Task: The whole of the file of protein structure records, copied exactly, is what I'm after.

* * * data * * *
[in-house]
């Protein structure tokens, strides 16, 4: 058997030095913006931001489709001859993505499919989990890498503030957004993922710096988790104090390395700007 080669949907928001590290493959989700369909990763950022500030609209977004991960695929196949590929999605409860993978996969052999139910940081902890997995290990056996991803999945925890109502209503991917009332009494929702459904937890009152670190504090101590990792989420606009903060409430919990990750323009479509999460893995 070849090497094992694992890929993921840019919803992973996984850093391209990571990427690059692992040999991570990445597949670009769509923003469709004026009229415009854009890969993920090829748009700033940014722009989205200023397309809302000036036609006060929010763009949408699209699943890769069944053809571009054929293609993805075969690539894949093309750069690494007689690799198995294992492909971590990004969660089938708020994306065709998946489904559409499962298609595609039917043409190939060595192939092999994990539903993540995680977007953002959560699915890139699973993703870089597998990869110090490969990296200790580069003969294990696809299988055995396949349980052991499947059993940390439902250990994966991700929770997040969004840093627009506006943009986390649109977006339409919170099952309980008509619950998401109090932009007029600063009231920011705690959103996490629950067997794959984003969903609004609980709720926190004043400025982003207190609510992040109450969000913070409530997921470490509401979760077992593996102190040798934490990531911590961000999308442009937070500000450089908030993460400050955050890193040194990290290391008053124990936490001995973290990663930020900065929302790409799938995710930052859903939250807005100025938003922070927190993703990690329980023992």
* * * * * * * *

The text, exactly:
[in-house]
């Protein structure tokens, strides 16, 4: 058997030095913006931001489709001859993505499919989990890498503030957004993922710096988790104090390395700007 080669949907928001590290493959989700369909990763950022500030609209977004991960695929196949590929999605409860993978996969052999139910940081902890997995290990056996991803999945925890109502209503991917009332009494929702459904937890009152670190504090101590990792989420606009903060409430919990990750323009479509999460893995 070849090497094992694992890929993921840019919803992973996984850093391209990571990427690059692992040999991570990445597949670009769509923003469709004026009229415009854009890969993920090829748009700033940014722009989205200023397309809302000036036609006060929010763009949408699209699943890769069944053809571009054929293609993805075969690539894949093309750069690494007689690799198995294992492909971590990004969660089938708020994306065709998946489904559409499962298609595609039917043409190939060595192939092999994990539903993540995680977007953002959560699915890139699973993703870089597998990869110090490969990296200790580069003969294990696809299988055995396949349980052991499947059993940390439902250990994966991700929770997040969004840093627009506006943009986390649109977006339409919170099952309980008509619950998401109090932009007029600063009231920011705690959103996490629950067997794959984003969903609004609980709720926190004043400025982003207190609510992040109450969000913070409530997921470490509401979760077992593996102190040798934490990531911590961000999308442009937070500000450089908030993460400050955050890193040194990290290391008053124990936490001995973290990663930020900065929302790409799938995710930052859903939250807005100025938003922070927190993703990690329980023992």